SUMMARY This work investigates various possible soft orthogonality constraints, promoting feature diversity in convolution layers, and yielding some improvement in image classification on CIFAR-10 and CIFAR-100. STRENGTHS - Tested on popular classification models. - Pretty good overview of prior work. - SRIP is framed in an interesting way in equation 6, for use as a regularizer. - SRIP may be fairly cheap, computationally, when roughly approximated as proposed. CRITICISMS - Because the proposed constraints enforce filters in convolution layers to be orthogonal to each other, they do not enforce the convolutional operators to be orthogonal; rather, they promote feature diversity in convolution layers. This is indeed proposed in the referenced "all you need is a good init" (10) paper as a regularizer. Such a constraint does not target the condition number of layer or address vanishing or exploding signals through a layer. This must be clearly stated and discussed. - Regarding 'scheme change': is it useful to even have a weight decay term for non-convolutional layers? Weight decay in DNNs is in practice enforced as an L2 norm on the weights which is essentially a penalty on the spectral radius (it bounds the largest singular value). Results without scheme change are not shown. The utility of 'scheme change' is stated but not proven. - In section 3.1: if W is m*n, then W'W is n*n, not m*m. Furthermore, it is stated that m ≤ n is undercomplete and necessary for the |W'W-I| constraint to work but this is inaccurate. This is actually correct elsewhere in the text but in this section, some symbols appear incorrectly arranged. If m < n, then W may be overcomplete, restricting W'W is problematic, and WW' might work. If m > n, then it may be undercomplete and restricting W'W works. Finally, if m = n, then W may be complete (and restricting W'W works). -- "if and only if W is undercomplete (m ≤ n)" -> '(n ≤ m)' -- "For overcomplete W (m > n), its gram matrix ∈ m × m cannot be even close to identity, because its rank is at most n" -> '(n > m)' and 'rank is at most m' - Final performace values tend to be very close together. What is the variance when rerunning experiments? Rerunning an exact reproduction of wide resnet, variance contains the results of multiple papers that claimed SOTA over wide resnets. -- The authors state that MC outperforms the baseline with a 6.97% error vs 7.04% error on CIFAR 10 and 25.42% for both on CIFAR-100. The performance appears identical for both. - There is no description of the way validation data was split from training data. Was there always a validation set separate from the test set? This should be detailed and made clear. If testing was done on the test set (as in wide resnet), the evaluation is incorrect. - It would be useful to compare against a norm constraint on neighbouring activations ("Regularizing RNNs by Stabilizing Activations" - 2015) or a norm constraint on the gradients between neighbouring layers ("On the difficulty of training recurrent neural networks." - 2013). MINOR COMMENTS - Orthogonality constraints may be more useful for RNNs and GAN discriminators than for ResNets, which already have a stable gradient guarantee, or for encouraging feature diversity in convolution lahyers. - "which provides a potential link between regularizing orthogonality and spectrum." -- it's the same thing - "we gradually reduce λ (initially 0.1) by factors of 1e-3, 1e-4 and 1e-6" - not 'by factors of', rather 'to' - learning rate "decreased by a factor of 0.2" - 'by a factor of' means divided by, which would in this case mean the lr is increasing - similarly, 'by a factor of 0.1' - It's surprising that "DSO always outperforms selective regularization". - SRIP is interesting. There should be a discussion on the time cost of different regularization approaches. With such a rough approximation as proposed (2 power method iterations), SRIP reduces computational cost from O(n**3) for soft orthogonality to O(n**2); from matrix-matrix multiplication to matrix-vector multiplication. - Perhaps there is a better lambda schedule for soft orthogonality that would make it outperform SRIP. - The MC trick may need a higher weight at first than soft orthogonality and SRIP due to a sparser gradient signal. - If (4) is an approximation, it's not "equivalent". TYPOS - in Assumption 1: z in [R]^n - "but unnecessarily appropriate" - not necessarily - "phase(direction)" - space - "without bothering any assistance components." - strange wording - "could possibly to mutually" - 'to' -> 'be' - "structure is most benefit at the initial stage" - 'beneficial' - eq 5 missing vertical bar OVERALL OPINION The evaluation of which orthogonality regularizers are possible and useful, and by how much, is a useful one for the community. The SRIP formulation is interesting. However, the scope of the analysis should be expanded and the robustness of comparisons should be improved with statistical analysis. The effect of the proposed regularizations on learned representations and on network dynamics should be clearly identified and discussed. Some errors should be corrected. I would encourage submitting this work to a workshop. UPDATE Significant work was done in the rebuttal to address the criticisms. Although the authors did not address the significance of results in Table 1, they (a) confirmed the reliability of results in Table 2 and (b) performed additional experiments on both SVHN and ImageNet that go a long way toward convincing me that SRIP could be a reliably useful regularizer. The authors also included additional experiments with constraints on gradient norm change, further demonstrating superior results with SRIP. The authors demonstrated a will to correct errors and clarify misleading parts of the text. I would especially encourage that they follow through with clarifying in the beginning that the proposed work enforces orthogonality across filters, encouraging filter diversity, and does not enforce orthogonality "on linear transformations between hidden layers" (second paragraph) in the way that some of the references do. The authors clarified some concerns such as whether hyperparameters were tuned on the validation data. Authors responded qualitatively about time complexity -- this should be in big O notation and would work in their favor to advertise in the text, along with the qualitative note about perceived wall clock time, as the low cost of the method is attractive. In light of the additional results and the clarification going into the revision, I will raise my rating from a 4 to a 7.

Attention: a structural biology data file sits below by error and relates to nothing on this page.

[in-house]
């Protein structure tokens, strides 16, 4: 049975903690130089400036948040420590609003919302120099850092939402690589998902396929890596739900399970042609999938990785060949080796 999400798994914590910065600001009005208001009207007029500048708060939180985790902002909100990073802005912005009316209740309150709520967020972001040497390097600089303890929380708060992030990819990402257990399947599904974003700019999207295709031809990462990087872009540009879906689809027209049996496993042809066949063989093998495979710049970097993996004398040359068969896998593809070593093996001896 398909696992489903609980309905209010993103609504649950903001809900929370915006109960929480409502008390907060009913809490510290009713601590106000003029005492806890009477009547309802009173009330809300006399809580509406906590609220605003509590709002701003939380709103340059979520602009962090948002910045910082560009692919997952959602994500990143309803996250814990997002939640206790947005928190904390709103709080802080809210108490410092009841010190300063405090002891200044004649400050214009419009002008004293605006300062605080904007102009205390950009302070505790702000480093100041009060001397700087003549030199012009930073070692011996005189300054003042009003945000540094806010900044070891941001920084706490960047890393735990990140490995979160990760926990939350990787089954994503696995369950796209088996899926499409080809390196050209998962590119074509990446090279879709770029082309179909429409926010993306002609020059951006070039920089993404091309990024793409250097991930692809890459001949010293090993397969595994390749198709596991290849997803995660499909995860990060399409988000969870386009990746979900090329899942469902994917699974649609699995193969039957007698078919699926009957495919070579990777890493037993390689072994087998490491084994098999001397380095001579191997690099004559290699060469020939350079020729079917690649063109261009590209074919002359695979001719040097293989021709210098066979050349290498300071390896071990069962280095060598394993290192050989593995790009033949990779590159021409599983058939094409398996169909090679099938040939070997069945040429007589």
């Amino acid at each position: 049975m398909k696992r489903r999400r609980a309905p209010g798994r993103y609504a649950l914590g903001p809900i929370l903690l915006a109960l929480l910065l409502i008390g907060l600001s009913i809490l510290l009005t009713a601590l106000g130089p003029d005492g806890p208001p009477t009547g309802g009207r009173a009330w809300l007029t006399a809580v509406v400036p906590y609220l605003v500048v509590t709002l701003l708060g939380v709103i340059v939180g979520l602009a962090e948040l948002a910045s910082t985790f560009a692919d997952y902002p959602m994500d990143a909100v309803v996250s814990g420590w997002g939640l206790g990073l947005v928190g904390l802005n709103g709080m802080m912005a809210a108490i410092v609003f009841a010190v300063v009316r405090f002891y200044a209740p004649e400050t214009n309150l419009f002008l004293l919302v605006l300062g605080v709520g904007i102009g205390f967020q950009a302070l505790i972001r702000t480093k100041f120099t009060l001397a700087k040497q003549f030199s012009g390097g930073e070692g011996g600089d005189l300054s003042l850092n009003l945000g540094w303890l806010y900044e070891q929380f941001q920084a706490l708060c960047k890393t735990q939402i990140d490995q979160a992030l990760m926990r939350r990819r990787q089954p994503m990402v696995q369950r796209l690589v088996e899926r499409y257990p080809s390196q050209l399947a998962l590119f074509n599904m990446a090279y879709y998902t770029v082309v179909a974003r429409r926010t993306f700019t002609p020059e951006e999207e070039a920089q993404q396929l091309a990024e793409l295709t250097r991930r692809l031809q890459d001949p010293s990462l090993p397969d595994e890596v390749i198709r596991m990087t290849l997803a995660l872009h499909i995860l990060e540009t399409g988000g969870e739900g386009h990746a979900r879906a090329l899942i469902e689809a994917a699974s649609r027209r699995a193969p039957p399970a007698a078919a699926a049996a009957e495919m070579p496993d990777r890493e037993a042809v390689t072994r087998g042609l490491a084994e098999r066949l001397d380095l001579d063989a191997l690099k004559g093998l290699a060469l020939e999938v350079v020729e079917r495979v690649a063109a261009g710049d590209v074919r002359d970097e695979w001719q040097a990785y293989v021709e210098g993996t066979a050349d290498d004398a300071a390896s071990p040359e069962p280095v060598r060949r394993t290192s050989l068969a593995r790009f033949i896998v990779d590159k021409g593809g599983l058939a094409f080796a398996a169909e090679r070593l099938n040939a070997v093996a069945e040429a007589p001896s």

This paper studied orthogonality regularizations on training deep CNNs. The authors introduced three novel regularization forms for orthogonality, using double-sided Frobenius norm, Mutual Coherence (MC) and Restricted Isometry Property (RIP) tools, respectfully. Those orthogonality regularizations can plug-and-play with training many CNNs without hassle. They are evaluated on three state-of-the-art models on CIFAR10/100 Strength: - The paper is easy to follow in general. MC and RIP are exploited from compressive sensing literature, and both of their combinations with CNN regularization seem new to me. Particularly, the authors provide an explanation of SRIP’s relationship with the recently proposed spectral norm regularization/spectral normalization [33,34], and shows SRIP to be stricter. - The proposed techniques are light-weight and easy to plug in. The extra complexities incurred seem to be small (using simplified methods auto-differentiation, power iteration, etc.). They could potentially be easily adopted by many models. - Experiment advantages are mostly consistent, sometimes notable (2.47%in CIFAR-100). SRIP also outperformed latest competitive methods [15,33]; I like Section 4.5 comparison in particular, which seems to concur that SRIP is stricter. Weakness: - The experiments are insufficient to validate the claim. Only CIFAR10/100 are used, but many of studied techniques that were effective on CIFAR10/100 and MNIST turned out ineffective on other larger datasets/tasks. I would be happy to raise my score if the authors could provide ImageNet improvement (at least for SO and SRIP). - As the authors also implied, MC is not enforced in the “right way” (columns not normalized). I would like the authors to report their MC performance with column normalization for completeness.